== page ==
The people of Central New York flock to Green Lakes State Park for all sorts of recreation.
There are beaches for swimming. Two lakes, Green and Round. Camping. Bikers all around. Runners and hikers and hills. Snowshoe and cross-country skiing trails come winter.
Yet this is still the fourth installment of “Golfing with KP, Tater and I,” because Green Lakes also is home to one of the most — OK, today I’ll call it the most — scenic courses in our area. It was designed by famed course planner Robert Trent Jones, truly making the most of the hills and valleys.
Walk up to the first tee, look down the winding fairway to the green far below.
The game is on. After we smacked our drives, we got back into our carts. With the hills and some distance between greens and tees at several of the holes, this course is not an easy walk in the park, although we’ve done that in the past with pull carts. This year, a new and lower fee has kicked in. It only cost us $27 for greens fees and the riding cart this weekday.
It takes a couple of well-struck and placed shots to make the first green in the regulation two. It took us all three shots yesterday to get between those two sand traps and on the putting surface.
What goes down, of course, must go back up.
The front nine concludes with an even more winding, longer, par-five that goes up the hill toward a brick clubhouse that includes a bar and restaurant with a patio perfect for unwinding after your round. More on that later.
The fairway is lined with trees to the left, but it slopes severely to the right. The right side also is lined with trees. And a ditch. On the far side of the ditch is the road that winds through Green Lakes State Park. Runners and bikers can be seen flinching when golfers yell fore! from the tee for drives sliced in that direction. Car drivers can’t hear the warning.
One of the interesting features of this ninth holes is that it’s built with two greens.
Yesterday, the top left green was in play instead of the lower, right green. Both are tough, but I do believe the top left green is even harder to keep your approach shot on.
Quick golf report:
I reported on the 11th hole that my headline would be “Sit, please!”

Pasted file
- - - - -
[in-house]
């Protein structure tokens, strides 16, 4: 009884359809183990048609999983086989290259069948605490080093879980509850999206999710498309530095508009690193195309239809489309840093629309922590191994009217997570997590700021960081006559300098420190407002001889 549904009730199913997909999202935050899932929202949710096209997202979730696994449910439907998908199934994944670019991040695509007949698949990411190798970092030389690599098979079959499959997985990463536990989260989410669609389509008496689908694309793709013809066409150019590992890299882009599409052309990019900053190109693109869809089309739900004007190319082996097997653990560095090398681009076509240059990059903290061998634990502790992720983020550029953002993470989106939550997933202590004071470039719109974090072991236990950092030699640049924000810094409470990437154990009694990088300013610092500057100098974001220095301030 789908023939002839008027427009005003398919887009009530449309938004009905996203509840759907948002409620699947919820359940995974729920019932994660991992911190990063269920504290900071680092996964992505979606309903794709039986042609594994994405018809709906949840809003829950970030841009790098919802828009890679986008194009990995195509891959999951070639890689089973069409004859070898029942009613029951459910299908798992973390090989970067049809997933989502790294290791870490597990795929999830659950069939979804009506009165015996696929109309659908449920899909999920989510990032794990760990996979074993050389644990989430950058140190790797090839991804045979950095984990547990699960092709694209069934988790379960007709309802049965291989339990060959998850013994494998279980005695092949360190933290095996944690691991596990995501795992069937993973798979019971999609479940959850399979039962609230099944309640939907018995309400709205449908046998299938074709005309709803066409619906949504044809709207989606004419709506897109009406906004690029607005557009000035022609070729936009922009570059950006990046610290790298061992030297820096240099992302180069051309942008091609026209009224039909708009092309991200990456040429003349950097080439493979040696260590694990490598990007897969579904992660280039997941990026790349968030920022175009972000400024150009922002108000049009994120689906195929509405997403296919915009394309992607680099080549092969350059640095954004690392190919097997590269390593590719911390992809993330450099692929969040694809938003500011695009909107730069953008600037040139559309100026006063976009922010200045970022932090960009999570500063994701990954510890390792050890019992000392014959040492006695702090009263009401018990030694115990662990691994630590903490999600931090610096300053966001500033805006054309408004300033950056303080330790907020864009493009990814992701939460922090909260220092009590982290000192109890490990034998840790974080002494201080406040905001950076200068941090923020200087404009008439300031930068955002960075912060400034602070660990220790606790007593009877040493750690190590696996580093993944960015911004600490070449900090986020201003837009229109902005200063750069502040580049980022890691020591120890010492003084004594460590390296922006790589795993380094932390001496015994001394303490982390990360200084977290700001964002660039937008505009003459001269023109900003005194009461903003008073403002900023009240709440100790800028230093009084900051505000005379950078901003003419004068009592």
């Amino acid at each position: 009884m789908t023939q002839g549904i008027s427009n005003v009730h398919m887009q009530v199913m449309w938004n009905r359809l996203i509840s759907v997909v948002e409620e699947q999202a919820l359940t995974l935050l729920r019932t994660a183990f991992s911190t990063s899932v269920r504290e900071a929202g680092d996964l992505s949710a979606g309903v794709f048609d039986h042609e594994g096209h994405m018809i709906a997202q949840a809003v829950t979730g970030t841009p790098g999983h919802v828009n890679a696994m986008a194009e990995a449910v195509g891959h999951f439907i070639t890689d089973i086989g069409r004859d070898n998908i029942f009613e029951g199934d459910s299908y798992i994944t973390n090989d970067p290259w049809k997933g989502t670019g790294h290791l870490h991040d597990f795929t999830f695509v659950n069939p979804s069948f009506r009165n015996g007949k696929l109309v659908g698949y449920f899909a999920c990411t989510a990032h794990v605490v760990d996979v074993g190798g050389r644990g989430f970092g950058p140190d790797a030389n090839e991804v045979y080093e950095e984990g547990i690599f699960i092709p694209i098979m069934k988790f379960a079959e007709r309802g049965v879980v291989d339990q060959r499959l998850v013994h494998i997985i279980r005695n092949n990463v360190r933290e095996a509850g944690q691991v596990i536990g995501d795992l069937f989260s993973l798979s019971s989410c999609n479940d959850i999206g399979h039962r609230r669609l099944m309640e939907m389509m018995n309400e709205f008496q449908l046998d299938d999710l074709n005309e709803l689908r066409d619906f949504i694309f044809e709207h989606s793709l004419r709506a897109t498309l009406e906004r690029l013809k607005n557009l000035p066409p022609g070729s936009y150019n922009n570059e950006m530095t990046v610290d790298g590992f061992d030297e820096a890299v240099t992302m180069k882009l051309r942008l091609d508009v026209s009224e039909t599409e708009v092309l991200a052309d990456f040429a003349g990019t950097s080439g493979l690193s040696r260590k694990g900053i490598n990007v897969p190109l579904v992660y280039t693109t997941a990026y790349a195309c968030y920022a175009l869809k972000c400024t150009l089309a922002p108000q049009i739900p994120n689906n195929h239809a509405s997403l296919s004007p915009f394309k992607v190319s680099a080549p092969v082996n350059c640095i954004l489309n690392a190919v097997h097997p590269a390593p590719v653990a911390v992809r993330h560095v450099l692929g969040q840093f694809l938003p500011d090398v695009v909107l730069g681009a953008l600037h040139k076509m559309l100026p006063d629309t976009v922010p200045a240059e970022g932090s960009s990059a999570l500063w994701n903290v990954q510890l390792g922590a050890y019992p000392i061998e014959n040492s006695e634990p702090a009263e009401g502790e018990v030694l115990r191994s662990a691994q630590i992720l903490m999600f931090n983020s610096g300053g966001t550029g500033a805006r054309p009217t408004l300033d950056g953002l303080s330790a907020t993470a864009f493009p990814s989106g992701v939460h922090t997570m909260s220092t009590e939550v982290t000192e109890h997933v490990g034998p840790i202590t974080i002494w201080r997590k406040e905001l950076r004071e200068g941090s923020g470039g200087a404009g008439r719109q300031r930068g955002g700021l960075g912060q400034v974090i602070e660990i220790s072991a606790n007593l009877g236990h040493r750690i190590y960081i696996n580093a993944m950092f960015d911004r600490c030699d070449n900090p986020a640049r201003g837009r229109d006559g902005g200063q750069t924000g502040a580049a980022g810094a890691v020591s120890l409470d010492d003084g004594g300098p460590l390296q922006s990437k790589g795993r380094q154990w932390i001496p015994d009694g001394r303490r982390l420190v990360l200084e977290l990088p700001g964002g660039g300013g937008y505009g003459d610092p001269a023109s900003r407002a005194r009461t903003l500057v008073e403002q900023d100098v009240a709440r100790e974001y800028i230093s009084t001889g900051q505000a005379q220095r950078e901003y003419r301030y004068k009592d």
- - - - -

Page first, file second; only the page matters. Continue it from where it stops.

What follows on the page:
The greens were running very fast.
They were in great condition.
But that meant it was hard to get the ball to stop near the hole. Or to stop on the green at all. Or to stay in the fairway if you had the tendency to slice the ball toward the right. Ahem. Me, yesterday.
At the 10th tee, the course superintendent came up to me while Tater and KP were still getting a bite and beverage in the clubhouse. He was in search of Tater, who in his last position at the big daily, reported about the Central New York golf scene. Tater also introduced KP and I to Rocky Kelly, the well-known Central New York pro. There are perks to playing with Tater. We told both what good condition Green Lakes was playing in yesterday.
After the round, we retreated to that patio, ordered a plate of nachos to share, grabbed some Labatt Blue Light, and talked a little about golf and a lot about life.
We picked our best shots of the day. Tater picked a chip in from just off the green for birdie on the part-four fifth hole. Kinpin selected his second shot on the closing 18th, a laser hybrid to the green that led to a tap-in par. I picked a center-cut drive on the 334-yard, par-four 17th that led KP to ask, “Is that Beels’ ball on the 100-yard marker?” KP won the most skins, Tater a tad behind, me at last drawing blood at that No. 17.
Both Tater and KP were off from work yesterday, so we were able to hang out like friends through three decades can. Wives are good. We are happy. Daughters are good. We are happy. We’re all getting together at a college graduation-wedding anniversary-plus bash Sunday at KP’s. We are happy.